Learning and using Git commands is all well and good, but until you have a working understanding of how Git itself thinks and works, it will still feel like a strange beast with lots of sharp and pointy bits.
Based on Tom Preston-Werner's essay of the same name, this introductory Git talk will start from scratch - using simple concepts like a text editor and simple file system operations - to develop a simple and straightforward version control system that is very similar to Git. This gives you a mental model of how Git works, which will help you use Git more effectively and might even clear up some common misunderstandings if you come from centralized version control background.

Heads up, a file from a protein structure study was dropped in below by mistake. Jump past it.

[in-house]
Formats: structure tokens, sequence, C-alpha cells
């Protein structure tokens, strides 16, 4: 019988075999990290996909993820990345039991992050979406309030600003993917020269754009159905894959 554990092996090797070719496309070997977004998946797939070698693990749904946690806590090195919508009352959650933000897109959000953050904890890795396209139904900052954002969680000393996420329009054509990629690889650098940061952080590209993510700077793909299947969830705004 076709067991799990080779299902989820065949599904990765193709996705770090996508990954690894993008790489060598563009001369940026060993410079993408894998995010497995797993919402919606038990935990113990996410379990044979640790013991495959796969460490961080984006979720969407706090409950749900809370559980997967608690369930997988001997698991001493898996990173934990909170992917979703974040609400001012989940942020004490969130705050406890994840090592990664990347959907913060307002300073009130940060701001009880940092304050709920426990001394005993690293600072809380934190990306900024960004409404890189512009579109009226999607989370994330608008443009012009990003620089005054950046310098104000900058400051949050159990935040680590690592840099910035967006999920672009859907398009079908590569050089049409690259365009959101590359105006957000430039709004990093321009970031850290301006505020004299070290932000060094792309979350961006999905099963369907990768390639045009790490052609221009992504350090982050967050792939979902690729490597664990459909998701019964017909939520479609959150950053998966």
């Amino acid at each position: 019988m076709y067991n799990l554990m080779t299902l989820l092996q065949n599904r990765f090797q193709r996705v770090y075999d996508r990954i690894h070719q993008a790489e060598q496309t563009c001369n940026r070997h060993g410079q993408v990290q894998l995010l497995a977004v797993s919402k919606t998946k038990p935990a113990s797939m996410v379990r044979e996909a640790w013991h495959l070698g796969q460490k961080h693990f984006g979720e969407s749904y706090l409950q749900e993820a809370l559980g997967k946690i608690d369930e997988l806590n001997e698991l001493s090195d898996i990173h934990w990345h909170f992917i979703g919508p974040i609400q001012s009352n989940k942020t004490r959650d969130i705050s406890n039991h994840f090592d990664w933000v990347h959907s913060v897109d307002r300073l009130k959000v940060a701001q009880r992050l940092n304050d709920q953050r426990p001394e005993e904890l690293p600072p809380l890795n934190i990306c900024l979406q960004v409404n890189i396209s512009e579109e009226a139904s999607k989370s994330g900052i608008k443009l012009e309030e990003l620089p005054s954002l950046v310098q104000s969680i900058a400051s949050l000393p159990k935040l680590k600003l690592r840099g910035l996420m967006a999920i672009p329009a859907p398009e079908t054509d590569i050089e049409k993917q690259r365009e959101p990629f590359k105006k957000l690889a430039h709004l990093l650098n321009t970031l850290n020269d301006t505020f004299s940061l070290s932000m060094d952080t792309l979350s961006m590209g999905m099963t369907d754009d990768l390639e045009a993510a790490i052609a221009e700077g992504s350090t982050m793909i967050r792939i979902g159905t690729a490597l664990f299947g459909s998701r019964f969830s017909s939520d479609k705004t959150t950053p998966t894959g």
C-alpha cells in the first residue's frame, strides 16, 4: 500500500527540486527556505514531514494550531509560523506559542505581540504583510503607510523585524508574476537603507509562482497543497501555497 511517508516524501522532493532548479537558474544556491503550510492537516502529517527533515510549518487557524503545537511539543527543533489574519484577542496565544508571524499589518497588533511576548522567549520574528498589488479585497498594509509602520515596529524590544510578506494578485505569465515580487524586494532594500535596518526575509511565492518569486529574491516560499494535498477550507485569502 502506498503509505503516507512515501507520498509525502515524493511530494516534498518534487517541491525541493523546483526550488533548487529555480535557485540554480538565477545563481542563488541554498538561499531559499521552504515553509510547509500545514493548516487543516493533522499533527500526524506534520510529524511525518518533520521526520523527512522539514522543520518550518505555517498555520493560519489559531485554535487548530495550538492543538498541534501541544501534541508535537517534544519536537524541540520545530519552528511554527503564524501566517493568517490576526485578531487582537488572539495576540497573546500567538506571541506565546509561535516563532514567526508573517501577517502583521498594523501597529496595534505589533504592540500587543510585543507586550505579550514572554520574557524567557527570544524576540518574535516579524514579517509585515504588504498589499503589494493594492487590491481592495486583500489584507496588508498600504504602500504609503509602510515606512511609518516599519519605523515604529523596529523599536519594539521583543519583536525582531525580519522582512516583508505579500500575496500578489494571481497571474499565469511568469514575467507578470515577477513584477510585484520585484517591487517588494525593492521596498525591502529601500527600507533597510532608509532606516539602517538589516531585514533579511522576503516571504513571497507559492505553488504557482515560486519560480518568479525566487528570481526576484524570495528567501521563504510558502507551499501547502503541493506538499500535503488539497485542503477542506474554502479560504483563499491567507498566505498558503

The talk covers how Git does branching and merging in a distributed (and partially disconnected) environment, how Git allows you to rewrite your commit history to present a prettier set of changes to your peers, and also why the concept of a staging area is so useful in your day-to-day work. Finally, the talk explores some of the techniques that Git employs to become incredibly fast and space-efficient.
Git might still have some sharp and pointy bits, but after this talk you should be better equipped to understand how they can work to your advantage.
The talk is followed by a Q&A session, in which the speaker makes a futile attempt at answering any and all Git-related questions that might arise.